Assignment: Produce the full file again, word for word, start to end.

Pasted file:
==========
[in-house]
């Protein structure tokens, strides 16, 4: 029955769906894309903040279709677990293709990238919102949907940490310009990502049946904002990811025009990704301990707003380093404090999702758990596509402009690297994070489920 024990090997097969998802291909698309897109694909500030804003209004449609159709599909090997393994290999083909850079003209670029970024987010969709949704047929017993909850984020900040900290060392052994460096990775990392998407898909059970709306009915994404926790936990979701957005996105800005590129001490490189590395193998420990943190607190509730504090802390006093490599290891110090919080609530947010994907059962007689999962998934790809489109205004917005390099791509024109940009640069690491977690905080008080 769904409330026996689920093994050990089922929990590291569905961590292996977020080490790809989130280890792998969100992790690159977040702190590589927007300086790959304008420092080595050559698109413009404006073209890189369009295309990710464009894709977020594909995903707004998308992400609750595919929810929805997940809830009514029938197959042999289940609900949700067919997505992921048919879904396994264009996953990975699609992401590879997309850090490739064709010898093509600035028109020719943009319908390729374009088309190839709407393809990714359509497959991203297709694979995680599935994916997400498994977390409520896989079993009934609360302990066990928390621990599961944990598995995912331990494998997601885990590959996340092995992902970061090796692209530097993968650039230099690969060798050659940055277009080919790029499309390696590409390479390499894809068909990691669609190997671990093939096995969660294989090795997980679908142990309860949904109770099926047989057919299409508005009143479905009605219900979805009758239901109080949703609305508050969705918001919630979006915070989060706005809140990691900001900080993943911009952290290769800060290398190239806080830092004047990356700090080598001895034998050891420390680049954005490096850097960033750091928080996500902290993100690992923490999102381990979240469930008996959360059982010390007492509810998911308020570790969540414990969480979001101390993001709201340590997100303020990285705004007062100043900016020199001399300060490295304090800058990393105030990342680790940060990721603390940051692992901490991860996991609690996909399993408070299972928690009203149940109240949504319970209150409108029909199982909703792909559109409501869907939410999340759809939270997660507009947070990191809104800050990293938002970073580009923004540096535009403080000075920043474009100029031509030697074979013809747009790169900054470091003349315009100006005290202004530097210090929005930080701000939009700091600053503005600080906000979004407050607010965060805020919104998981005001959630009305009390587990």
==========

[in-house]
């Protein structure tokens, strides 16, 4: 029955769906894309903040279709677990293709990238919102949907940490310009990502049946904002990811025009990704301990707003380093404090999702758990596509402009690297994070489920 024990090997097969998802291909698309897109694909500030804003209004449609159709599909090997393994290999083909850079003209670029970024987010969709949704047929017993909850984020900040900290060392052994460096990775990392998407898909059970709306009915994404926790936990979701957005996105800005590129001490490189590395193998420990943190607190509730504090802390006093490599290891110090919080609530947010994907059962007689999962998934790809489109205004917005390099791509024109940009640069690491977690905080008080 769904409330026996689920093994050990089922929990590291569905961590292996977020080490790809989130280890792998969100992790690159977040702190590589927007300086790959304008420092080595050559698109413009404006073209890189369009295309990710464009894709977020594909995903707004998308992400609750595919929810929805997940809830009514029938197959042999289940609900949700067919997505992921048919879904396994264009996953990975699609992401590879997309850090490739064709010898093509600035028109020719943009319908390729374009088309190839709407393809990714359509497959991203297709694979995680599935994916997400498994977390409520896989079993009934609360302990066990928390621990599961944990598995995912331990494998997601885990590959996340092995992902970061090796692209530097993968650039230099690969060798050659940055277009080919790029499309390696590409390479390499894809068909990691669609190997671990093939096995969660294989090795997980679908142990309860949904109770099926047989057919299409508005009143479905009605219900979805009758239901109080949703609305508050969705918001919630979006915070989060706005809140990691900001900080993943911009952290290769800060290398190239806080830092004047990356700090080598001895034998050891420390680049954005490096850097960033750091928080996500902290993100690992923490999102381990979240469930008996959360059982010390007492509810998911308020570790969540414990969480979001101390993001709201340590997100303020990285705004007062100043900016020199001399300060490295304090800058990393105030990342680790940060990721603390940051692992901490991860996991609690996909399993408070299972928690009203149940109240949504319970209150409108029909199982909703792909559109409501869907939410999340759809939270997660507009947070990191809104800050990293938002970073580009923004540096535009403080000075920043474009100029031509030697074979013809747009790169900054470091003349315009100006005290202004530097210090929005930080701000939009700091600053503005600080906000979004407050607010965060805020919104998981005001959630009305009390587990």